“If you can’t get out of it you’d better get into it.”
Unknown quote from Outward Bound
Good morning, friends. I hope you are well today wherever you are. The first month of the new year is about to be over and I struggle to believe that fact. Time flies so let’s waste no more.
During a drive this weekend I listened to a podcast by Dr. Tim Pychyl, a foremost expert on procrastination. Having read and listened to a fair bit of Dr. Pychyl’s work I can say there’s a lot more to procrastination than I ever, ever imagined. More on that another day. Today I want to reflect on the quote he shared.
In so many situations in our lives the challenge does not become real or clearly aware to us until we are fully invested in the experience. Compare the idea to climbing a rock wall without a belay (a rope system to prevent falling and harm). At the bottom of the rock wall the challenge seems nil; what harm is a step or two? As confidence builds in the early stages one might find oneself up a fair number of feet but still far from the top. At some point the challenge becomes real: going up will take a lot, maybe more or less than you have; going down has risk, too. At this moment the body fills with emotions of fear, anxiety, frustration, etc. What does one do in the middle of the rock? The wise Outward Bound instructor says, “If you can’t get out of it you’d better get into it.”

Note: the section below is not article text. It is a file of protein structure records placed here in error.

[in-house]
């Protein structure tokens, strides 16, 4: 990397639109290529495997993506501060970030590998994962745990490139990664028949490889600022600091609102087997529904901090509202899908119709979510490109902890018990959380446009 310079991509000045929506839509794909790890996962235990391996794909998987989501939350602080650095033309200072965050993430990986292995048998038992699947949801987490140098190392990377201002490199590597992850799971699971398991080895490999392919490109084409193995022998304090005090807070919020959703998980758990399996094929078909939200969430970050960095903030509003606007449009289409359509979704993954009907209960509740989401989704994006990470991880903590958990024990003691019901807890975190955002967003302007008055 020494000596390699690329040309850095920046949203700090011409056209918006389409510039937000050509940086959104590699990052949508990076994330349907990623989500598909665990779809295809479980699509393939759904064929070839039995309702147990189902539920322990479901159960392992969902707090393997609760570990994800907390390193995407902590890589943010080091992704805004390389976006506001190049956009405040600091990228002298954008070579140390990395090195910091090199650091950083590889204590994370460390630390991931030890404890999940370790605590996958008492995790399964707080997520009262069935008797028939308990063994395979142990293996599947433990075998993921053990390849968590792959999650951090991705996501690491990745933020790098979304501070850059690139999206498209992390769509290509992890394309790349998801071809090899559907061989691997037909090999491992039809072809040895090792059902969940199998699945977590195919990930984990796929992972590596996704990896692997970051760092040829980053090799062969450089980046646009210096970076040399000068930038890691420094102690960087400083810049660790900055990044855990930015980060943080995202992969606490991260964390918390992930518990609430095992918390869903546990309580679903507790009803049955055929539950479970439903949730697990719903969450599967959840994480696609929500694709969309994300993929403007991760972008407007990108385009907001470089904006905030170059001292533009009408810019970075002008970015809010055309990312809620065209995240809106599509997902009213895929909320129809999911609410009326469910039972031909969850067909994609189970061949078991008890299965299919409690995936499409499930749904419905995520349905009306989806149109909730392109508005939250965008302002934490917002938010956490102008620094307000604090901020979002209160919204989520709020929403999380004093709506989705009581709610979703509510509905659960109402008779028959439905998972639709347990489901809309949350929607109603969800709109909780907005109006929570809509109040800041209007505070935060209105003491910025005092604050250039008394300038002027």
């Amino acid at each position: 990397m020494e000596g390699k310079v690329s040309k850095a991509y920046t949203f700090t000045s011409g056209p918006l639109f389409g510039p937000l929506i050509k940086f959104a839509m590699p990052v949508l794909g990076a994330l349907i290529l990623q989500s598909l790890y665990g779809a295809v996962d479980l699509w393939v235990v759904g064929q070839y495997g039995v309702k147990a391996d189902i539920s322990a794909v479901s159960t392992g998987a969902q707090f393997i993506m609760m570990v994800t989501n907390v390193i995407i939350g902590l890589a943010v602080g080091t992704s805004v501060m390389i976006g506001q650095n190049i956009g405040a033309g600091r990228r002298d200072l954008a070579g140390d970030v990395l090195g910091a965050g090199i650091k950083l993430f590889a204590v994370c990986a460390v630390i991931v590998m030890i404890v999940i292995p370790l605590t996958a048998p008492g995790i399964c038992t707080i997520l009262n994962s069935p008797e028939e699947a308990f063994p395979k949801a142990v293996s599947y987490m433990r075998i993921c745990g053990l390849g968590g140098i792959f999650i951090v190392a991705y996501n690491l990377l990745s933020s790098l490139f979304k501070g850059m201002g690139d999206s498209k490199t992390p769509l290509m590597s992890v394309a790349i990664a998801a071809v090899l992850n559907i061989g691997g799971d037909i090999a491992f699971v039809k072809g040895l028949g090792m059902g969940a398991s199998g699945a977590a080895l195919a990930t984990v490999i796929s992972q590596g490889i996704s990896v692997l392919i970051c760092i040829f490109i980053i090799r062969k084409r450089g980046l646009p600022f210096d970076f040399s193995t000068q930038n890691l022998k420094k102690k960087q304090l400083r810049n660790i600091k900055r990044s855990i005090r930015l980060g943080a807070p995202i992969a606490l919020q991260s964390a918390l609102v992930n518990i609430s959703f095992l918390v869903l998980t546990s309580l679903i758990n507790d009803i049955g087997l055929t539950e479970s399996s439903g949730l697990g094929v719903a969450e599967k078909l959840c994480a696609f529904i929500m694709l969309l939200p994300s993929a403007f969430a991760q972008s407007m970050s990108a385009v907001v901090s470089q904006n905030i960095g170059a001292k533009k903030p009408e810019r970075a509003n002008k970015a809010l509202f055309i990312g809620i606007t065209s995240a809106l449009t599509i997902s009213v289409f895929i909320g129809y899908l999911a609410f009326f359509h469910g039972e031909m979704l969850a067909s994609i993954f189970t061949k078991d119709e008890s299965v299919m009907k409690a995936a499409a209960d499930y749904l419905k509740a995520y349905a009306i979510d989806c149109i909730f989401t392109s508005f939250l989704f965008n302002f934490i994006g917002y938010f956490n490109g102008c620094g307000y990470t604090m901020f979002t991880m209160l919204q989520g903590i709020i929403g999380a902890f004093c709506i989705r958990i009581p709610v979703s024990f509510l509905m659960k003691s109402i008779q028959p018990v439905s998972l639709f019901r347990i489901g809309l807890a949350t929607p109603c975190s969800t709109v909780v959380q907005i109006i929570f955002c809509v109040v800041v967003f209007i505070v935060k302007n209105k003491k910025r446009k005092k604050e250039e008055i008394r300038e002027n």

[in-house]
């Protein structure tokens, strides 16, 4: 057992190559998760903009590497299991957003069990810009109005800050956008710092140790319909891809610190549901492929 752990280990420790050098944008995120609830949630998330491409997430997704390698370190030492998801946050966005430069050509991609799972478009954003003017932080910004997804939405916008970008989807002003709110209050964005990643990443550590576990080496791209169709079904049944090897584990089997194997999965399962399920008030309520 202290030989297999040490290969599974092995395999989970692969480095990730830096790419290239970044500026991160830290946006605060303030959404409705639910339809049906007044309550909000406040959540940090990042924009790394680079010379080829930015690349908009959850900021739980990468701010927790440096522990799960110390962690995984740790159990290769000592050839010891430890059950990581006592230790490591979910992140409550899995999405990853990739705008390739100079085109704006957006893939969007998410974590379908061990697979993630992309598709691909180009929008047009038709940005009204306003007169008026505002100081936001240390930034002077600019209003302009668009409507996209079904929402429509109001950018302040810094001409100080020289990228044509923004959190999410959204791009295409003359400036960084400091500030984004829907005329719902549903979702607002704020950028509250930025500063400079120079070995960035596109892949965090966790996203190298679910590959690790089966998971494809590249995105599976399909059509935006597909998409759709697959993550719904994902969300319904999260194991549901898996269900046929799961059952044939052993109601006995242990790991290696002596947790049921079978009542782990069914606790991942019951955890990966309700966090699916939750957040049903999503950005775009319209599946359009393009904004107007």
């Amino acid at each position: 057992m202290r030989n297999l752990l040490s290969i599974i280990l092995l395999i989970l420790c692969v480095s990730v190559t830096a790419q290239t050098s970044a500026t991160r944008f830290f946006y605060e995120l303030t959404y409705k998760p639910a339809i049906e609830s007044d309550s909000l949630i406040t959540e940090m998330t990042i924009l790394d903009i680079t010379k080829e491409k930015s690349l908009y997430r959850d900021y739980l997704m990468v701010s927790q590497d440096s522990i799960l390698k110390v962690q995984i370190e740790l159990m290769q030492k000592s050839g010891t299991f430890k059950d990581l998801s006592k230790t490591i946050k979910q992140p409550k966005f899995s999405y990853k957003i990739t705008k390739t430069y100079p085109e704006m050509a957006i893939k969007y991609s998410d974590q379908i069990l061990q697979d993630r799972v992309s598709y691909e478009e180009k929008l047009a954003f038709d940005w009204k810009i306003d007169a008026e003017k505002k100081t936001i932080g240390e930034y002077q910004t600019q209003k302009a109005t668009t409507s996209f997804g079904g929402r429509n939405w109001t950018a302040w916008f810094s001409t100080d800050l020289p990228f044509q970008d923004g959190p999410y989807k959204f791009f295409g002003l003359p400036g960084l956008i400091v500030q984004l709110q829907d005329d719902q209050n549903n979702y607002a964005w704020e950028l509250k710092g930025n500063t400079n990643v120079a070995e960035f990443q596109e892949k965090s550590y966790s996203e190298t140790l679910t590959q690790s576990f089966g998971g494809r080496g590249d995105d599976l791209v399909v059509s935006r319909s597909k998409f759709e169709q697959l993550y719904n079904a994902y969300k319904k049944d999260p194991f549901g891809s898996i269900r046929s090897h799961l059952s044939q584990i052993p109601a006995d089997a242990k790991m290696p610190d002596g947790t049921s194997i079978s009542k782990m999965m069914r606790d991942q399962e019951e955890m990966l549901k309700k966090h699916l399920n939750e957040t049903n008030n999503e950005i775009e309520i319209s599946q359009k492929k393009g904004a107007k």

Most of us will never climb a rock wall but we will take crazy brave steps into challenging life situations. A relationship. A job. A responsibility. A possession. Many challenges confront us in life and sometimes we find ourselves halfway up the rock before we understand the real challenge. What do we do? Well, we do have options, yes? We can flounder in fear. We can delay in failure by procrastinating. We can flee, creating harms for self and the situation. But the wisdom of the Outward Bound instructor still stands, “If you can’t get out of it you’d better get into it.” What does that tell us? Stop looking at the challenge and start looking at the next step. Don’t worry about the end; be confident in the moment. Quit thinking about what you want to get out of and focus on the steps you can get in to.
Whatever challenge you are in at the moment I encourage you to heed the words of the instructor. If you’ve made a commitment the path forward is up to you and your best play. Get into it. If you have any energy at all don’t waste it on the negative; instead invest it in the positive and helpful. And whatever you do, take the next step clearly, confidently, and correctly. I don’t have your belay, but I do have your back! Have a great week!